Nine hours, three bad movies, and lots of wine later, we land in Istanbul. I hand my bottle of pills to the flight attendant and ask her to toss them for me. Can I get a witness? I feel like a female, white, entitled Tiny Tim. How will I walk?
During the five-hour layover, I hatch a plan: I will just be tired. I will be really positive with myself. I won’t expect to sleep at all, I will just be grateful for the sleep I do get. I am excited to be off this stuff, and I convince myself this is the perfect excuse. But I can’t lie, this drug has been good to me. I had no sleepwalking or -eating or hallucinating on it. The only problem was that I was in a constant haze. I didn’t feel as sharp as I usually do and wasn’t able to access my emotions as readily. It had turned me into a nihilist.
As I’m enjoying a Turkish beer — which, by the way, tastes like beer — I Google “How long until I can sleep after Ambien?” Thousands of postings flash before me. Withdrawal. Withdrawal. This can’t be right. I have seen a million Interventions on A&E. I am not a candidate. It lists the symptoms: sweating, nausea, fatigue, insomnia, irritability, stomach cramps, panic attacks, hallucinations, vomiting, tremors, seizures. Again: heroin. There is no going back. I don’t sleep on my second flight. I thought I was just going to be a little tired and all of a sudden I’m starring in Trainspotting.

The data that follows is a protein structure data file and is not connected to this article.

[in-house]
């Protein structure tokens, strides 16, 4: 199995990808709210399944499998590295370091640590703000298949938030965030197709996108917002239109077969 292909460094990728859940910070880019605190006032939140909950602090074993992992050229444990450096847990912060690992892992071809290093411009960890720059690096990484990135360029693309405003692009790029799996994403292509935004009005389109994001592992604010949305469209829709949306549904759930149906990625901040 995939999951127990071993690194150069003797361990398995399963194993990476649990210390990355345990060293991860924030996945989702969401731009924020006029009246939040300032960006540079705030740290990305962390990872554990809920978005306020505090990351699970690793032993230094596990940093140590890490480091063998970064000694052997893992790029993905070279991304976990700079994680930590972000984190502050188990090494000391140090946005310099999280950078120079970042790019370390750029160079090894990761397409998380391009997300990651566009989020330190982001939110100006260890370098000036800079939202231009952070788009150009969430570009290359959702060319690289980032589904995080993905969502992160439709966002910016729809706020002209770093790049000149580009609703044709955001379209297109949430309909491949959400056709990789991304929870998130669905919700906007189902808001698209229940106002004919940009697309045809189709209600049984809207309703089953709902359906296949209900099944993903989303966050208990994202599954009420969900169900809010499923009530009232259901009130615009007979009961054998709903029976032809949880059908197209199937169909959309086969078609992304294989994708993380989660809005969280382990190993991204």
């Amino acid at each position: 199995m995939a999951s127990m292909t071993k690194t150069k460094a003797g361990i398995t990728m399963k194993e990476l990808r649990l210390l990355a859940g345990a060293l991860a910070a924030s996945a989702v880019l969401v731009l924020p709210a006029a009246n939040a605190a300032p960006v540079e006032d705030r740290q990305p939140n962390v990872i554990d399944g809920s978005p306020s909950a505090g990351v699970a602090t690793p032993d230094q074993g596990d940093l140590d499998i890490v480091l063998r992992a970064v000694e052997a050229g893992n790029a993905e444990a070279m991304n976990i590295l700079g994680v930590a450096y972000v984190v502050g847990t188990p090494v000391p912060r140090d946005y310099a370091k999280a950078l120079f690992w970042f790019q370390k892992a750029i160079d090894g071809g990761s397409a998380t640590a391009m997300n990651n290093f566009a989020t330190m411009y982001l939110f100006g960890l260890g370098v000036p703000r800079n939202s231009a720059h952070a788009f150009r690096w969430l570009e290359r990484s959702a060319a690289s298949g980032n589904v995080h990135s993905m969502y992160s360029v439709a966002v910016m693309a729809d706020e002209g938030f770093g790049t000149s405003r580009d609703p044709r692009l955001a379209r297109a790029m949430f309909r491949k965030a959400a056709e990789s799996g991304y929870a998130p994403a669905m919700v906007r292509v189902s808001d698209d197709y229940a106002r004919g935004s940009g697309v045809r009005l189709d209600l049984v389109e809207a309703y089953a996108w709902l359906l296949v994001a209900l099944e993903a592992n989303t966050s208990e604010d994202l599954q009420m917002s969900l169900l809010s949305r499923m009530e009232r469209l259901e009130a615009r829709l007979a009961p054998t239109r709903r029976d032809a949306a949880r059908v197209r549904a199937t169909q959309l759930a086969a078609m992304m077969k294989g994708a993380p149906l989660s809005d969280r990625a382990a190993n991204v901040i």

I land in Dubai at 1:30 a.m. It’s 95 degrees, but a cool 95 degrees. It doesn’t look all that different from JFK. I somehow manage to find my driver, who wastes no time. “Is your husband here already?” “No.” “Is he meeting you?” I realize this dude needs me to be married. He can’t fathom that I would be as old as I am and not be wed. “He’s coming tomorrow,” I say; let him and my mom have their fantasy for a minute.
I come to discover that in Dubai less than 20 percent of the population are locals, or Emiratis as they are called. Everyone else is an expat. Everything is in English. All the street signs, the television shows, everything. Dubai looks as if it was constructed by a nine-year-old’s erector set — no real rhyme or reason. “We have some extra oil money laying around, lets build a 50 million dollar building… Nah, I don’t really care where it goes. Just build it. People will come.” And they did, for the tax-free living, the exorbitant salaries, the lifestyle.
I learn that following the Global Economic Crisis, a lot of people jumped ship. I notice abandoned cars all over the place with months or years of dust piled on them. This is not a place you are allowed to be in debt. They will throw your ass in jail. The mystic surrounding Dubai seems to be a memory. It doesn’t feel like the exuberant young city people used to talk about, it’s a 30-year-old who hasn’t figured out what he wants to be when he grows up. Which also seems like the type of crowd it draws to live there. It feels like everyone I meet has escaped something or is running from someone. Just like in Key West. It’s a city with a third-world attitude and a first-world face. It’s The Twilight Zone. Damn, I knew Kanye filmed “Jesus Walks” in Scottsdale!!